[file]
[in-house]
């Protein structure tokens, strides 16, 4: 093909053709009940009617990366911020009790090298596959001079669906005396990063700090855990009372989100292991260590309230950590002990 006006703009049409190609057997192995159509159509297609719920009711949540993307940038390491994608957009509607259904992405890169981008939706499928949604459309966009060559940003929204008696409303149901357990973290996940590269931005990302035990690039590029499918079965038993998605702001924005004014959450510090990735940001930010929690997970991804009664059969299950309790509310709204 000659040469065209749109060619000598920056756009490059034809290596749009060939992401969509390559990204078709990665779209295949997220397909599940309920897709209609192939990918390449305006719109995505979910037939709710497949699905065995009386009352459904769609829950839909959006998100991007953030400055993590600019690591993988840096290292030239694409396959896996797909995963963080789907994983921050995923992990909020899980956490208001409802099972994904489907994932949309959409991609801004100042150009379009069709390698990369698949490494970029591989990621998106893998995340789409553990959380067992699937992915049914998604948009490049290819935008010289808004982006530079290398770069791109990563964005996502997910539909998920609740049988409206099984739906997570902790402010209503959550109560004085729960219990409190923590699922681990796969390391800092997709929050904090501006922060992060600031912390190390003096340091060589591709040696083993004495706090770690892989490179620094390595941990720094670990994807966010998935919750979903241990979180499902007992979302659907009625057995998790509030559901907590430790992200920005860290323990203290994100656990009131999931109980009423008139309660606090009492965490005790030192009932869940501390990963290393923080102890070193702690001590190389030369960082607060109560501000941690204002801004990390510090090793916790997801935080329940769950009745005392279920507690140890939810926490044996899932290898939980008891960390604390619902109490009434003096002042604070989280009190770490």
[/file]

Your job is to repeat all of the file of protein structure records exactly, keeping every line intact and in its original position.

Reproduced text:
[in-house]
């Protein structure tokens, strides 16, 4: 093909053709009940009617990366911020009790090298596959001079669906005396990063700090855990009372989100292991260590309230950590002990 006006703009049409190609057997192995159509159509297609719920009711949540993307940038390491994608957009509607259904992405890169981008939706499928949604459309966009060559940003929204008696409303149901357990973290996940590269931005990302035990690039590029499918079965038993998605702001924005004014959450510090990735940001930010929690997970991804009664059969299950309790509310709204 000659040469065209749109060619000598920056756009490059034809290596749009060939992401969509390559990204078709990665779209295949997220397909599940309920897709209609192939990918390449305006719109995505979910037939709710497949699905065995009386009352459904769609829950839909959006998100991007953030400055993590600019690591993988840096290292030239694409396959896996797909995963963080789907994983921050995923992990909020899980956490208001409802099972994904489907994932949309959409991609801004100042150009379009069709390698990369698949490494970029591989990621998106893998995340789409553990959380067992699937992915049914998604948009490049290819935008010289808004982006530079290398770069791109990563964005996502997910539909998920609740049988409206099984739906997570902790402010209503959550109560004085729960219990409190923590699922681990796969390391800092997709929050904090501006922060992060600031912390190390003096340091060589591709040696083993004495706090770690892989490179620094390595941990720094670990994807966010998935919750979903241990979180499902007992979302659907009625057995998790509030559901907590430790992200920005860290323990203290994100656990009131999931109980009423008139309660606090009492965490005790030192009932869940501390990963290393923080102890070193702690001590190389030369960082607060109560501000941690204002801004990390510090090793916790997801935080329940769950009745005392279920507690140890939810926490044996899932290898939980008891960390604390619902109490009434003096002042604070989280009190770490």